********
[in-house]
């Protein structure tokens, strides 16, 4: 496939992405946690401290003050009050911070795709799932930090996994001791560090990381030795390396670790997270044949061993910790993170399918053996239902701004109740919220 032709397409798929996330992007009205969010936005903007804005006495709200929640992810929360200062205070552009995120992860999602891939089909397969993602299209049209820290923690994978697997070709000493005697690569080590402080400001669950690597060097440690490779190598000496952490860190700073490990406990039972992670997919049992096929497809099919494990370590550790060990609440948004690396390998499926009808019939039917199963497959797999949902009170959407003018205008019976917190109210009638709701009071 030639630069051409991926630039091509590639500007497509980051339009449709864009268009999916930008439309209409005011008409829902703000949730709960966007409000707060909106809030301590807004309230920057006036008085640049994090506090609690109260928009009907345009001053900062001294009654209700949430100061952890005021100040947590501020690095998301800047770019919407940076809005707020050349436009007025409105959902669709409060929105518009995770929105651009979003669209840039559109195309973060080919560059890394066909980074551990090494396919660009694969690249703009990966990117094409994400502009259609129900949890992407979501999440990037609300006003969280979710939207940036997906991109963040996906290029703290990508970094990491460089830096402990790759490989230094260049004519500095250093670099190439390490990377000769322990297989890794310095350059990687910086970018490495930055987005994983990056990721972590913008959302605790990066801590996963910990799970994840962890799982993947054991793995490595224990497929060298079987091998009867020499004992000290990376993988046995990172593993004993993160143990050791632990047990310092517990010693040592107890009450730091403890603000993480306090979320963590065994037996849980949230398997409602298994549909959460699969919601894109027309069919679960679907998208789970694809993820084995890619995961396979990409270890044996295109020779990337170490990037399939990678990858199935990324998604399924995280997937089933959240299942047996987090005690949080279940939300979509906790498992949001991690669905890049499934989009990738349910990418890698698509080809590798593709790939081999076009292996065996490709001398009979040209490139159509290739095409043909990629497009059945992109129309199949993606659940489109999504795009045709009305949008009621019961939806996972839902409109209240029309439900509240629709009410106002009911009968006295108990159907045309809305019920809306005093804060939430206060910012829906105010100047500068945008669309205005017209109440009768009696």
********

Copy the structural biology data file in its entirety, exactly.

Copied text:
[in-house]
């Protein structure tokens, strides 16, 4: 496939992405946690401290003050009050911070795709799932930090996994001791560090990381030795390396670790997270044949061993910790993170399918053996239902701004109740919220 032709397409798929996330992007009205969010936005903007804005006495709200929640992810929360200062205070552009995120992860999602891939089909397969993602299209049209820290923690994978697997070709000493005697690569080590402080400001669950690597060097440690490779190598000496952490860190700073490990406990039972992670997919049992096929497809099919494990370590550790060990609440948004690396390998499926009808019939039917199963497959797999949902009170959407003018205008019976917190109210009638709701009071 030639630069051409991926630039091509590639500007497509980051339009449709864009268009999916930008439309209409005011008409829902703000949730709960966007409000707060909106809030301590807004309230920057006036008085640049994090506090609690109260928009009907345009001053900062001294009654209700949430100061952890005021100040947590501020690095998301800047770019919407940076809005707020050349436009007025409105959902669709409060929105518009995770929105651009979003669209840039559109195309973060080919560059890394066909980074551990090494396919660009694969690249703009990966990117094409994400502009259609129900949890992407979501999440990037609300006003969280979710939207940036997906991109963040996906290029703290990508970094990491460089830096402990790759490989230094260049004519500095250093670099190439390490990377000769322990297989890794310095350059990687910086970018490495930055987005994983990056990721972590913008959302605790990066801590996963910990799970994840962890799982993947054991793995490595224990497929060298079987091998009867020499004992000290990376993988046995990172593993004993993160143990050791632990047990310092517990010693040592107890009450730091403890603000993480306090979320963590065994037996849980949230398997409602298994549909959460699969919601894109027309069919679960679907998208789970694809993820084995890619995961396979990409270890044996295109020779990337170490990037399939990678990858199935990324998604399924995280997937089933959240299942047996987090005690949080279940939300979509906790498992949001991690669905890049499934989009990738349910990418890698698509080809590798593709790939081999076009292996065996490709001398009979040209490139159509290739095409043909990629497009059945992109129309199949993606659940489109999504795009045709009305949008009621019961939806996972839902409109209240029309439900509240629709009410106002009911009968006295108990159907045309809305019920809306005093804060939430206060910012829906105010100047500068945008669309205005017209109440009768009696």